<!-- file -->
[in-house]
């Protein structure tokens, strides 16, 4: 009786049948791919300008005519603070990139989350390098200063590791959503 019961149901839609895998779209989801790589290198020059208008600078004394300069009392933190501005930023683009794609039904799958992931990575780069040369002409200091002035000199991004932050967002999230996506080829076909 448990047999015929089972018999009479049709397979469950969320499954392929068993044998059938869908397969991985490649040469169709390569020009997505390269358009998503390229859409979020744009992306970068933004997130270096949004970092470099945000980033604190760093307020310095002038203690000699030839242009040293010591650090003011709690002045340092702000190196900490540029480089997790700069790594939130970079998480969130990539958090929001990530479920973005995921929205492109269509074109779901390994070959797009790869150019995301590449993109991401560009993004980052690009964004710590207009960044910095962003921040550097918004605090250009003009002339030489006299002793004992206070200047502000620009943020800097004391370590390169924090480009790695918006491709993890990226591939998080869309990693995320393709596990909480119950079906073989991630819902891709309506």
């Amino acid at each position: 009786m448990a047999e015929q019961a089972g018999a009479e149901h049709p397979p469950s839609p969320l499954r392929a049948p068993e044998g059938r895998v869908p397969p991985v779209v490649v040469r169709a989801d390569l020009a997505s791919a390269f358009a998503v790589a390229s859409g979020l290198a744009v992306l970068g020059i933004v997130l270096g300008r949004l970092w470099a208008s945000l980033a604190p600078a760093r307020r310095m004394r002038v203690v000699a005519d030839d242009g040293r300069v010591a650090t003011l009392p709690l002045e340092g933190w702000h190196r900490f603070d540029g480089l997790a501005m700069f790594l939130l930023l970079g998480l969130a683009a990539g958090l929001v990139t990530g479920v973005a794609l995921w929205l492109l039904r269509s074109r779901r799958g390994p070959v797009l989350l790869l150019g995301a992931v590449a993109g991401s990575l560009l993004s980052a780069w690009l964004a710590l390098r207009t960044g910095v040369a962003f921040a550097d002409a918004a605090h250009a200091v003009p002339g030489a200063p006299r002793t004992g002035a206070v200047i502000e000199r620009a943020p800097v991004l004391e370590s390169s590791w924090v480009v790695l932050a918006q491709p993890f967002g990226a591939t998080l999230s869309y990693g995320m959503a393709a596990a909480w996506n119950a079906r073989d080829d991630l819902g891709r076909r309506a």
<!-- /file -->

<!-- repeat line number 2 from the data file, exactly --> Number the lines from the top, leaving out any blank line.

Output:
């Protein structure tokens, strides 16, 4: 009786049948791919300008005519603070990139989350390098200063590791959503 019961149901839609895998779209989801790589290198020059208008600078004394300069009392933190501005930023683009794609039904799958992931990575780069040369002409200091002035000199991004932050967002999230996506080829076909 448990047999015929089972018999009479049709397979469950969320499954392929068993044998059938869908397969991985490649040469169709390569020009997505390269358009998503390229859409979020744009992306970068933004997130270096949004970092470099945000980033604190760093307020310095002038203690000699030839242009040293010591650090003011709690002045340092702000190196900490540029480089997790700069790594939130970079998480969130990539958090929001990530479920973005995921929205492109269509074109779901390994070959797009790869150019995301590449993109991401560009993004980052690009964004710590207009960044910095962003921040550097918004605090250009003009002339030489006299002793004992206070200047502000620009943020800097004391370590390169924090480009790695918006491709993890990226591939998080869309990693995320393709596990909480119950079906073989991630819902891709309506």